Image above: muse of the Caroline house
de Maigret always knows how to give a casual twist to her outfits.

 

For Lagerfeld, the tweed jacket in particular is an important item in his collections for the luxury house. The finely woven jackets are still made by hand in the workshops. And the designer even goes one step further: he actually uses tweed in evening and wedding dresses, shoes and jewelry. Because he processes or sometimes even tears the material, he manages to give it a modern twist . Another recurring item is the little black dress . Although Coco was not the first to introduce the short black dress, she is the one who knows how to push it into an essential part of a women's wardrobe. If she takes the simple, short design out of the mourning corner in the 1920s, there is initially little enthusiasm for it. Black, often long dresses are until that time actually worn exclusively during a period of mourning. Coco, however, does that very quickly. She makes the little black dress a recurring part of her collections, something that Lagerfeld will eagerly continue in innovative designs.

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Left: Lagerfeld sends a lookalike of his black and white outfit onto the catwalk. Right: the 2.55 bag also appears in the l / z 2019 collection.

Master of the Zeitgeist

In addition, Chanel is one of the first fashion houses to attract muses. For Coco Chanel it was important that strong women, often with a raw edge, wore her clothes. She already started it at the very beginning of her career: from the thirties she has dressed such greats as Romy Schneider, Brigitte Bardot and Jackie Kennedy. For Lagerfeld, ambassadors are also a very important part of the brand's development. He is loyal to this, just like the muses themselves: here too we don't see any seasonal faces, but strong personalities who have been loyal to Chanel for years, from Catherine Deneuve and Caroline de Maigret to Margot Robbie and Lily-Rose Depp.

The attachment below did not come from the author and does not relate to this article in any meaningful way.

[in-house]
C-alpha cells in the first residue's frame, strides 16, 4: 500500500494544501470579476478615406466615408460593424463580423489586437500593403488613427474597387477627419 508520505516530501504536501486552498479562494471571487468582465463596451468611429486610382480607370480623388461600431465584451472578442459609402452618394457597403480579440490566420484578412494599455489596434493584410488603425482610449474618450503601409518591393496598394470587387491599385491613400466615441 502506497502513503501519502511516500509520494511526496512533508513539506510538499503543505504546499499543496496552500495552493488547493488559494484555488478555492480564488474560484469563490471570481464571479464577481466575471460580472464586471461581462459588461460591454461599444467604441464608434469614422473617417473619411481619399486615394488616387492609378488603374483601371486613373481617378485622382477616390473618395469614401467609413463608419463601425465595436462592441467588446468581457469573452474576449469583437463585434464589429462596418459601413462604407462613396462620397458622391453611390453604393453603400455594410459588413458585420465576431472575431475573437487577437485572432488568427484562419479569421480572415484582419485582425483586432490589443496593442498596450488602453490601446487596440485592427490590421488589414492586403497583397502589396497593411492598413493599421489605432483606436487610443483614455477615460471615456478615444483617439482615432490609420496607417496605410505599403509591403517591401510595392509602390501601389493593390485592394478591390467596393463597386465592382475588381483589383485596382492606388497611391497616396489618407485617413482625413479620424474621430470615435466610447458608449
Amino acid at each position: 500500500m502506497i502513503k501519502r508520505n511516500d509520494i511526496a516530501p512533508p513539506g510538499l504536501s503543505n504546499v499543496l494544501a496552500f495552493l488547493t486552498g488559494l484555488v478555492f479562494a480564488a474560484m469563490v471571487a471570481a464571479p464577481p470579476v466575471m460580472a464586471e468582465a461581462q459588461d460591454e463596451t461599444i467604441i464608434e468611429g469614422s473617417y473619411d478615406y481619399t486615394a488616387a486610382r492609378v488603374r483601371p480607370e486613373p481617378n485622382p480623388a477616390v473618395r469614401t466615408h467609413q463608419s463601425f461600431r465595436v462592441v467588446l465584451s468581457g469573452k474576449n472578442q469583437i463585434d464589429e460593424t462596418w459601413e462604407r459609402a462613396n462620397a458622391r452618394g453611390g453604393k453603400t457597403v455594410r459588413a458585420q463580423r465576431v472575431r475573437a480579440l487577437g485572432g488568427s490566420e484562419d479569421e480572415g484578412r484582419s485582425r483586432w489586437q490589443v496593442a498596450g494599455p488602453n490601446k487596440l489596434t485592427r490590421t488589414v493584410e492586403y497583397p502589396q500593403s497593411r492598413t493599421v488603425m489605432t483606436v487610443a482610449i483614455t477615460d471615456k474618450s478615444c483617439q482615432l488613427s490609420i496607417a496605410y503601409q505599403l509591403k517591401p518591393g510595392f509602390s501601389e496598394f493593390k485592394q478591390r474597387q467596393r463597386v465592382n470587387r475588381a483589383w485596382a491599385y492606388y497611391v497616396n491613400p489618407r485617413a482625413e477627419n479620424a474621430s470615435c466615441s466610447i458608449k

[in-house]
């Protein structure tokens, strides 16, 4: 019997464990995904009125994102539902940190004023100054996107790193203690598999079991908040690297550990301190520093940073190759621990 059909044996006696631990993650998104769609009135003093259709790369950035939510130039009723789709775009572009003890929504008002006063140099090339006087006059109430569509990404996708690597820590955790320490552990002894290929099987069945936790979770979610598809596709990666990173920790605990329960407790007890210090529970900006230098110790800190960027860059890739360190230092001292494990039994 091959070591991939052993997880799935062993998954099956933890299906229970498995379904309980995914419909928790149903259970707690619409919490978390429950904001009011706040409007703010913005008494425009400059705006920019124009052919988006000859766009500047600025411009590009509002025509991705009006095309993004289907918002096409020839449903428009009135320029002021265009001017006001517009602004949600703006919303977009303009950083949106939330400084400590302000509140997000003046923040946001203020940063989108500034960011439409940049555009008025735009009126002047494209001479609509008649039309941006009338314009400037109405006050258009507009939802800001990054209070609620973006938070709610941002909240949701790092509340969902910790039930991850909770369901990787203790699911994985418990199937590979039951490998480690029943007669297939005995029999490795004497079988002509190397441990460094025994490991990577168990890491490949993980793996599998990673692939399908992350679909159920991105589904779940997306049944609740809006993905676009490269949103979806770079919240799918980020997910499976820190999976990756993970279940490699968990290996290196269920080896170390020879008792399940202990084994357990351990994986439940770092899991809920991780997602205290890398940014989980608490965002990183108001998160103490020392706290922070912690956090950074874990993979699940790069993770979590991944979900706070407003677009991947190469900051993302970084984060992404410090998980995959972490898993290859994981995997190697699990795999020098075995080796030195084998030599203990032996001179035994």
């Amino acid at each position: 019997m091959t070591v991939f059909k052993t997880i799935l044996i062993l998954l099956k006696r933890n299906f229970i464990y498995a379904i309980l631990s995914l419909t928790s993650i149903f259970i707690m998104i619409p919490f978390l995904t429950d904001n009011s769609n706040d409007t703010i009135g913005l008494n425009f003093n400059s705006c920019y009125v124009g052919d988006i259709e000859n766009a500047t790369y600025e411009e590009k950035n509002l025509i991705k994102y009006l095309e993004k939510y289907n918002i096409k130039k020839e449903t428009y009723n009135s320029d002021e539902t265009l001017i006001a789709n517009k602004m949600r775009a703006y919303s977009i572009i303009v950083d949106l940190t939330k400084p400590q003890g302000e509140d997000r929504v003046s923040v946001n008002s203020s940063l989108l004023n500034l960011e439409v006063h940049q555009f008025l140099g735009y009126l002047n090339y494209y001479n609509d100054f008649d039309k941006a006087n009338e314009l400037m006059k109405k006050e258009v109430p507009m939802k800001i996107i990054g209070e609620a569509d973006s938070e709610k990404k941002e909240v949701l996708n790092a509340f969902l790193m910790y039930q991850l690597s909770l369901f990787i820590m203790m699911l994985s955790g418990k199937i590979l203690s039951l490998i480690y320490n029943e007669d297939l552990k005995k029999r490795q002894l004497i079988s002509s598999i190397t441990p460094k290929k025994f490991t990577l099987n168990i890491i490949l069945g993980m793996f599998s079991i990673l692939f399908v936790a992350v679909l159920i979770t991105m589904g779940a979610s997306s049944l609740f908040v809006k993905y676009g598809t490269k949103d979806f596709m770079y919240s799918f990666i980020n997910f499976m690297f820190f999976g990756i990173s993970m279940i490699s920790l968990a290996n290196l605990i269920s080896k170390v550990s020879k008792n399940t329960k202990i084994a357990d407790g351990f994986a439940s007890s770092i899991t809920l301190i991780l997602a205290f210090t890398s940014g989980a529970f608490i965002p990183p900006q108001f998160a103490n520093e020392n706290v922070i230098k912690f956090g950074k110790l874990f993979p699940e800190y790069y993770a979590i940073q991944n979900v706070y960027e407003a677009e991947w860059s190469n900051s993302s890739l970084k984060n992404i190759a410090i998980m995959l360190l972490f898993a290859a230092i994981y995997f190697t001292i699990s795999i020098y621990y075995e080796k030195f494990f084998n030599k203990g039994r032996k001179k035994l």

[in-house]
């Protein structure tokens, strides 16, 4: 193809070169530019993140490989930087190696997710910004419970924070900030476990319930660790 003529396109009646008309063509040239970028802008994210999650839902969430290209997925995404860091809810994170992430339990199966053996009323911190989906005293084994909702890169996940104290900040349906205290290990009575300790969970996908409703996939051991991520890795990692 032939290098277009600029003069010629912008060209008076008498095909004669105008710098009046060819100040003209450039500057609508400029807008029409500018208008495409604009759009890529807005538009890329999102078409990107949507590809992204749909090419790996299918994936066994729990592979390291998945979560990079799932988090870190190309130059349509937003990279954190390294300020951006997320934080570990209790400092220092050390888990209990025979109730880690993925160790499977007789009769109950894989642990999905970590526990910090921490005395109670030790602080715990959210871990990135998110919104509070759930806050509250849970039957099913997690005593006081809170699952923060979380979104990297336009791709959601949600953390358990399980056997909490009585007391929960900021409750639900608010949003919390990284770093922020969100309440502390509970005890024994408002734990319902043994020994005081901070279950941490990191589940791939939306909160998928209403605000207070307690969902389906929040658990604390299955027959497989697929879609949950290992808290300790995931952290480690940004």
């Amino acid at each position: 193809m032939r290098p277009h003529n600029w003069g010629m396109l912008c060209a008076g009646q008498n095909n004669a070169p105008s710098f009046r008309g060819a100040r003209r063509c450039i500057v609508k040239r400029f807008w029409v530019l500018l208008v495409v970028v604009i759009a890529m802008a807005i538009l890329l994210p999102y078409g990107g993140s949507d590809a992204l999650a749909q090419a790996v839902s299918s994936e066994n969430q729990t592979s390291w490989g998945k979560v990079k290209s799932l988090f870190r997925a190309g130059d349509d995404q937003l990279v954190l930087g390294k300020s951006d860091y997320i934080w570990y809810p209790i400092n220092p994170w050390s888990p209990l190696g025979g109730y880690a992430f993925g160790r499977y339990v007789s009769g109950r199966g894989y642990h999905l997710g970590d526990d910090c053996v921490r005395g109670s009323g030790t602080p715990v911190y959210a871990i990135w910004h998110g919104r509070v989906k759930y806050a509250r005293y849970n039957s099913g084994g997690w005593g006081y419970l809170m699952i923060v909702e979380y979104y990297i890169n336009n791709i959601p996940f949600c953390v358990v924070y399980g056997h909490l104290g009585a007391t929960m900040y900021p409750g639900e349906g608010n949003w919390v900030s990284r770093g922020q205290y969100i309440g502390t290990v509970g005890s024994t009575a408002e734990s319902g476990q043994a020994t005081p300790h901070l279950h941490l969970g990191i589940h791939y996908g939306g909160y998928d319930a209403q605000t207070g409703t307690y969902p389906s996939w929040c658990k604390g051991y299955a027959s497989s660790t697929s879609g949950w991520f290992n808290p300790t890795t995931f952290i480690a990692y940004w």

We can conclude that the German has always looked closely at the history of the fashion house. And that does not mean that no modernization or renewal has taken place, quite the contrary. If there is one brand that can catch the spirit of the times, it is Chanel. While the entire fashion world is still wearing high heels, Lagerfeld is already adding a load of sneakers to the collection. While Coco, during the time that women are still being hoisted in corsets, comes up with casual outfits. Lagerfeld knew better than anyone how he could honor the creative legacy of Coco without erasing his own ideas.

Image above: sketch from 1926, in which cococo introduces 'the little Black Dress'.
 

When he was asked to manage the French luxury house artistically in 1983, more than a decade after the death of the founder and name giver, the company was not in very good shape. The soul of Mademoiselle Chanel seems to have gone a bit; a big boost is more than welcome. And that is exactly what Lagerfeld will do in the coming years. He remains faithful to the design aesthetics of his predecessor, but he also gradually manages to add his own identity to the DNA of the brand. Would Virginie Viard proceed that way? She comes to lie in a more spread out bed than her predecessor, that's for sure. The company made its turnover public for the first time last year, and that is not bad at ten billion. In addition, she knows better than anyone about the hat and the brim. One thing is certain, Coco would be proud of her.

Image above: actress Penélope Cruz.